Examples Of Honesty In Othello

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In William Shakespeare's tragedy, Othello, Shakespeare uses the adjective “honest” several times throughout the tragedy to create a sense of irony using the antagonist, Iago, who is constantly dishonest and deceitful to everyone despite claiming he is of honest reputation. Iago is perceived as a very honest man whom Othello, the protagonist, trusts. However, it can be repeatedly seen by the audience that Iago is not honest or trustworthy at all. He lies to create issues for Othello out of jealousy and revenge, yet continues to conceal his true nature through boasting that he is honest and playing victim.
An example of how Shakespeare uses the word “honest” with irony is when Othello referred to Iago as “Honest Iago”(1.3.290) or when Othello claims “Iago is most honest”(2.3.17). Ironically, as stated before, Iago is not honest at all despite having convinced Othello that he is. This is foreshadowing the fact that Iago is plotting to ruin Othello’s life. Iago reveals his plot to demolish Othello’s life through eventually convincing Othello that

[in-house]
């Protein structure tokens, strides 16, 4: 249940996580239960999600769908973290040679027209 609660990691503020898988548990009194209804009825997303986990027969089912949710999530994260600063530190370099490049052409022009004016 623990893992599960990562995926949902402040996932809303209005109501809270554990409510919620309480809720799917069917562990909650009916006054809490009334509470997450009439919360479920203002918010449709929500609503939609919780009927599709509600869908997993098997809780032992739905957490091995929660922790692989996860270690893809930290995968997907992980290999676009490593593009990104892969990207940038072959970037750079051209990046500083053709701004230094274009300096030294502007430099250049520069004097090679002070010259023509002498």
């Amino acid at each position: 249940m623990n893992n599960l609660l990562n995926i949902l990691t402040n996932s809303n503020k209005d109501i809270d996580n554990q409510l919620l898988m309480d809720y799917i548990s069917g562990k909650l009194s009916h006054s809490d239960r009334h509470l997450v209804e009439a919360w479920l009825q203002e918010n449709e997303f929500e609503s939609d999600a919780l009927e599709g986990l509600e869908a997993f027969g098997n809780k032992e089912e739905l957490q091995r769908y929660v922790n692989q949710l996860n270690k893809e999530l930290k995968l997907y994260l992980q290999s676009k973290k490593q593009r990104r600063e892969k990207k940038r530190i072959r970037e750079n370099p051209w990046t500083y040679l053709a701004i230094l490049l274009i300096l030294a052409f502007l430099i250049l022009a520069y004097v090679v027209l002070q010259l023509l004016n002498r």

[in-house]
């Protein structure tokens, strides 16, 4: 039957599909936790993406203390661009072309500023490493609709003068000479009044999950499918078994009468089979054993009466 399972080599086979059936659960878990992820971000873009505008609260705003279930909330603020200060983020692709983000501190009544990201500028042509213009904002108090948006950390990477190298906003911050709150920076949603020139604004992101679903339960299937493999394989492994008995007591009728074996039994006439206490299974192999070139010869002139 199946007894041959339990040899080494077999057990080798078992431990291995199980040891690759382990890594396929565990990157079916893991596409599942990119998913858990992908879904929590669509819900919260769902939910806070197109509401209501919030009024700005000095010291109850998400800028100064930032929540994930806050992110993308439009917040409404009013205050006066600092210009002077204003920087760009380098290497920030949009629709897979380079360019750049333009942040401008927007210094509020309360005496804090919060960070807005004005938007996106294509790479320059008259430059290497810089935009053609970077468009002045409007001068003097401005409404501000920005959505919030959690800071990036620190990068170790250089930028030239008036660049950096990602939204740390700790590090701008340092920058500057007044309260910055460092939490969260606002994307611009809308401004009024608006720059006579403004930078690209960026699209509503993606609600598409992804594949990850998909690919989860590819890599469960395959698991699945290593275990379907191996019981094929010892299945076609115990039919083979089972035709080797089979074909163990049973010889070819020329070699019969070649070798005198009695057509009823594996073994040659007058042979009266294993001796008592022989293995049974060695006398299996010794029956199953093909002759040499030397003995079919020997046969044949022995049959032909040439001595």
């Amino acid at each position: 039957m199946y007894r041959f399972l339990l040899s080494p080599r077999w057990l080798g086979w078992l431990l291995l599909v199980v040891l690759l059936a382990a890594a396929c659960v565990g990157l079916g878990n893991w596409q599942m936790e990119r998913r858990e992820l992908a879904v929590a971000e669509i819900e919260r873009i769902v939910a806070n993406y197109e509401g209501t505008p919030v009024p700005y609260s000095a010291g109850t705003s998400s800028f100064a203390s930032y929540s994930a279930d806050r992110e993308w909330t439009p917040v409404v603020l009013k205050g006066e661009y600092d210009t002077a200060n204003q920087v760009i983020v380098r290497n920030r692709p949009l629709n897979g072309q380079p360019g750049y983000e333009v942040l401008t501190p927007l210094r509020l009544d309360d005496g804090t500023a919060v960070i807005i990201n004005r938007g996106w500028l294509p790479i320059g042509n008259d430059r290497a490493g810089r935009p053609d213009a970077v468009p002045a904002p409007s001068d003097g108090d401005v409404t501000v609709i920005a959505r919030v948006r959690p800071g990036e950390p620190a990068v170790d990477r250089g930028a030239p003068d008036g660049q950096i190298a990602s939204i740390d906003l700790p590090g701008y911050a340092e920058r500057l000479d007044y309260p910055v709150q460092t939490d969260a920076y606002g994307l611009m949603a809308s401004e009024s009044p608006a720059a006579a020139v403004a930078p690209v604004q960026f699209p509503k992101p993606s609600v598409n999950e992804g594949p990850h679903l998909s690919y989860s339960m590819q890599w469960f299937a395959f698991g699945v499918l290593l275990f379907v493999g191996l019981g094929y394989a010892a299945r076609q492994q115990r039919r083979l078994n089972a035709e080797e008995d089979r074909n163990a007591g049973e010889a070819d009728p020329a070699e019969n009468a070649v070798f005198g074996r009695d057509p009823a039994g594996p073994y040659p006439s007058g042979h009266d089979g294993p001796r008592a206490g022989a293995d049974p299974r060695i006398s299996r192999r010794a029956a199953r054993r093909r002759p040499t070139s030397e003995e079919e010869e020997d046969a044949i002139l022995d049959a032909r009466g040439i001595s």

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An example of this would be when he basically mocks the fact that Othello trusts him by saying “Oh, you are well tuned now, / But I’ll set down the pegs that make this music, / As honest as I am”(2.1.186-188). This displays irony because he is completely aware of his deceitful nature, yet continues to proclaim that he is an honest man. Iago also boasts about his dishonesty and plan to ruin Othello’s life by sarcastically questioning “And what’s he then that says I play the villain / When this advice is free I give and honest.”(2.3.245-246) His actions exhibit irony because he claims he gave Cassio “good” advice, but it eventually ends up causing Othello to hate him. Again, this displays how Iago conspires to ruin Othello by deceiving Cassio while also still claiming his
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